For months, Timberwolves President Gersson Rosas has said the team needs to bolster its power forward position in order to complement Karl-Anthony Towns better.
"High defensive impact, and that takes into consideration defensive rebounding, rim protection or overall ability to impact on the defensive end," Rosas said when asked to describe the skills he's looking for to play alongside Towns. "Unfortunately, a lot of those guys I'm describing are premium talents and abilities, so those guys are hard to acquire."
Rosas then mentioned the possibility that some players they could bring in to complement Towns may not be power forwards. They might actually be other centers.
"We're open-minded, because it comes down to options," Rosas said. "Sometimes it might be a center with KAT's versatility that would allow you to add a center who's more of a rim protector, rebounder, a defensive impact big that we can put next to KAT."
Rosas cited coach Chris Finch's work as an assistant in New Orleans, when Anthony Davis and DeMarcus Cousins played together for parts of two seasons. The Wolves have been looking at how best to utilize Towns on the defensive end of the floor.
When Finch took over, Towns was playing in the pick and roll defensively more frequently than he had in recent seasons. Finch also wasn't hesitant to play Towns and center Naz Reid on the floor together. Before the All-Star break, Reid and Towns played just 10 minutes together. After the break, they played 150 minutes over 29 games and had a positive net rating of 0.8.
"The reality is you want to develop them, and we have some guys on our roster that potentially can become those players," Rosas said. "Or you do what you can to get premium upgrades, as aggressive as you can be. Those players are pretty rare when they become available in the market."
The Wolves will be adding Taurean Prince in the deal that sent Ricky Rubio to Cleveland on Thursday. Prince, 27, can play power forward and has shown to be a capable defender throughout his career, but that trade doesn't mean the Wolves are done looking for players who can play next to Towns.
"We have to address defense and rebounding," Rosas said. "Karl gives you so much offensive ability that you can take players that maybe don't have that ability next to him, whether that's at the four or whether that's, unconventionally, at the five, and maximize it. The versatility he gives us on offense gives us a luxury on defense that most teams don't have."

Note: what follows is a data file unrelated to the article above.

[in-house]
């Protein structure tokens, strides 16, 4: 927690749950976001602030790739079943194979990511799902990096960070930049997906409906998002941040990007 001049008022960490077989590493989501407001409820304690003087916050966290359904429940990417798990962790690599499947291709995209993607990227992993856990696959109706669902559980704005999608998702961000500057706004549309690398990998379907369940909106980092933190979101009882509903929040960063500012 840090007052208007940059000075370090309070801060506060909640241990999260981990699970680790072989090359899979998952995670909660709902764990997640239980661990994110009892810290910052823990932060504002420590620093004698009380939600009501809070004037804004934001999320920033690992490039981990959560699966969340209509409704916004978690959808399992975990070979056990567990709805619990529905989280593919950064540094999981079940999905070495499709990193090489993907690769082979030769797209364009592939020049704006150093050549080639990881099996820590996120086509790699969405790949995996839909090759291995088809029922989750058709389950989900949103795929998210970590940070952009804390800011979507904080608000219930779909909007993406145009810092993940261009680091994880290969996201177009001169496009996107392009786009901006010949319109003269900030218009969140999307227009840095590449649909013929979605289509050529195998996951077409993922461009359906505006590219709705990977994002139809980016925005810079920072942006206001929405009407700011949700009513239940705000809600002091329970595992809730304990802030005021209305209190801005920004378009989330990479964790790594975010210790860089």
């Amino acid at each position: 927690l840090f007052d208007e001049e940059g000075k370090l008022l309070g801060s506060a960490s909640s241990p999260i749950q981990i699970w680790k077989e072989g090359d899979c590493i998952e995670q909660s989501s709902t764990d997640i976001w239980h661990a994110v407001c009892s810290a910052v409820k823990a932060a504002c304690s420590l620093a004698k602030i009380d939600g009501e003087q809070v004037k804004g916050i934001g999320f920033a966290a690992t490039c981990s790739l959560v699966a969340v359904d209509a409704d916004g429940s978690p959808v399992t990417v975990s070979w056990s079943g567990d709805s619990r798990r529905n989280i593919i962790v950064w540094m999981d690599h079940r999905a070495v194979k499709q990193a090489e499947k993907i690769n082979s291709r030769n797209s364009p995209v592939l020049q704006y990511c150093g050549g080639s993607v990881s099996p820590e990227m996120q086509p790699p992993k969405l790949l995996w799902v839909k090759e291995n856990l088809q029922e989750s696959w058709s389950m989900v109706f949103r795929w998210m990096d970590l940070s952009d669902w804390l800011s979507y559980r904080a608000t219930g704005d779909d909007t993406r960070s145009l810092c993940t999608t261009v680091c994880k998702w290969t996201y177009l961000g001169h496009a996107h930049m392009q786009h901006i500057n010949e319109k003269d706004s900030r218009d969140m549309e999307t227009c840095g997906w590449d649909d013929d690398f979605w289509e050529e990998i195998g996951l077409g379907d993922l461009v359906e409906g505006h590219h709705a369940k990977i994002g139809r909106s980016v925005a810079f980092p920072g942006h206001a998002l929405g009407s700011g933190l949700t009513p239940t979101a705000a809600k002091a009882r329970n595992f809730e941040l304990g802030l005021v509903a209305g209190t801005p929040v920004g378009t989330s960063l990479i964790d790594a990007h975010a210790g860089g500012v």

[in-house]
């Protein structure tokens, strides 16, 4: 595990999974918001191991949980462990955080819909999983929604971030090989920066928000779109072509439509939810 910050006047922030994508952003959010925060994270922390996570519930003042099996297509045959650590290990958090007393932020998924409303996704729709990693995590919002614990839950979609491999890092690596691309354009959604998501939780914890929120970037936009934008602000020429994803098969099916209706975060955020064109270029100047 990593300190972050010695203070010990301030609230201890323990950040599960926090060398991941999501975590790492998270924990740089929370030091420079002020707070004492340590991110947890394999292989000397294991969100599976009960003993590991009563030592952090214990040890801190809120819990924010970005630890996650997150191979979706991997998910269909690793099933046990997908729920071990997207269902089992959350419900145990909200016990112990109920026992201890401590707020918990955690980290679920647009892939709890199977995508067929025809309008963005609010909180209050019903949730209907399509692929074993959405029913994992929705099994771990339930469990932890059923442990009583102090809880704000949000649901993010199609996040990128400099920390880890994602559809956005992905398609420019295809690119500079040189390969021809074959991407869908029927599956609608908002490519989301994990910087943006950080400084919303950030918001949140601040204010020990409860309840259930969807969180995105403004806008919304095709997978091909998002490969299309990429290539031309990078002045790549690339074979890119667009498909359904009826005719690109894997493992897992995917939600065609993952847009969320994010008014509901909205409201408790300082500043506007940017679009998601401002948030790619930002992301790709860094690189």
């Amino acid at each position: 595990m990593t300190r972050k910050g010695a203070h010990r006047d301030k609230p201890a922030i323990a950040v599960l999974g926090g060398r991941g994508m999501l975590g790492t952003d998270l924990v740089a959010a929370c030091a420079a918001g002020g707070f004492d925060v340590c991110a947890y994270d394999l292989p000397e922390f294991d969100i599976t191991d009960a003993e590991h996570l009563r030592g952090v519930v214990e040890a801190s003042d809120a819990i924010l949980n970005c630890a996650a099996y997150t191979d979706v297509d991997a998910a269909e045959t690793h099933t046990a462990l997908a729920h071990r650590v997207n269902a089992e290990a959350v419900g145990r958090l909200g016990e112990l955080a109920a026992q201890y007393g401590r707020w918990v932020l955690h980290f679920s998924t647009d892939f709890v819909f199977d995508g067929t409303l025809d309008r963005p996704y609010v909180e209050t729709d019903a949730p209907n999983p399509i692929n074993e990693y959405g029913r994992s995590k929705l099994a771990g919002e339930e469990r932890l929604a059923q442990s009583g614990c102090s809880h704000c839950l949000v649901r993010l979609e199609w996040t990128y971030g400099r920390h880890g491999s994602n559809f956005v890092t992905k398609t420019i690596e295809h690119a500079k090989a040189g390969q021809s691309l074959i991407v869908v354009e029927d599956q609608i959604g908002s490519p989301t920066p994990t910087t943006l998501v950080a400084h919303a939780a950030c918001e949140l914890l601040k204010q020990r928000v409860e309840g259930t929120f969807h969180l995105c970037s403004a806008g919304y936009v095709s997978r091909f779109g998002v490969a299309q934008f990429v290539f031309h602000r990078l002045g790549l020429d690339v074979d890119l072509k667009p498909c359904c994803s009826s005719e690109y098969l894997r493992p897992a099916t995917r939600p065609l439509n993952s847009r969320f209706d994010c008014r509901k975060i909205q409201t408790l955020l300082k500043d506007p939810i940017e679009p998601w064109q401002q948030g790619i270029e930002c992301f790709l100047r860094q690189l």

What to do with cap room?
The Rubio trade netted the Wolves approximately $4.8 million in cap space, since Prince is set to make $13 million this season and Rubio $17.8 million. That space helps them stay under the luxury tax threshold, assuming they pick up the options on Jaylen Nowell and Reid. It also gives them some room to maneuver in other trades or to use a mid-level or bi-annual exception, should they choose to sign someone using those.
Rosas has said all along the main driver of roster reconstruction would be trades and he expected to see a lot of sign and trades in the days to come.
"Flexibility was very important to us," Rosas said. "As we move forward and in both of those stages, you really want to see what the market has to bear with a trade perspective and from a free-agent perspective. We talked about it, there was a lot of players that re-signed in this class, which is a little concerning in terms of shortages in free agency, which is going to lead teams to be aggressively involved in trades."
Prince had arthroscopic surgery on his left ankle in April that ended his season. But earlier this month on his Instagram account, Prince posted a video of himself working out and said he was feeling much better.
"[Zero] pain walking, or running, waking up with a clearer/happier mental, and no longer have to limp to use the restroom every morning," Prince said. "This is the best I've felt since 2018."
• The Wolves are signing Isaiah Miller out of UNC Greensboro to an Exhibit 10 deal, which is a training camp deal where the team will also have his G-League rights.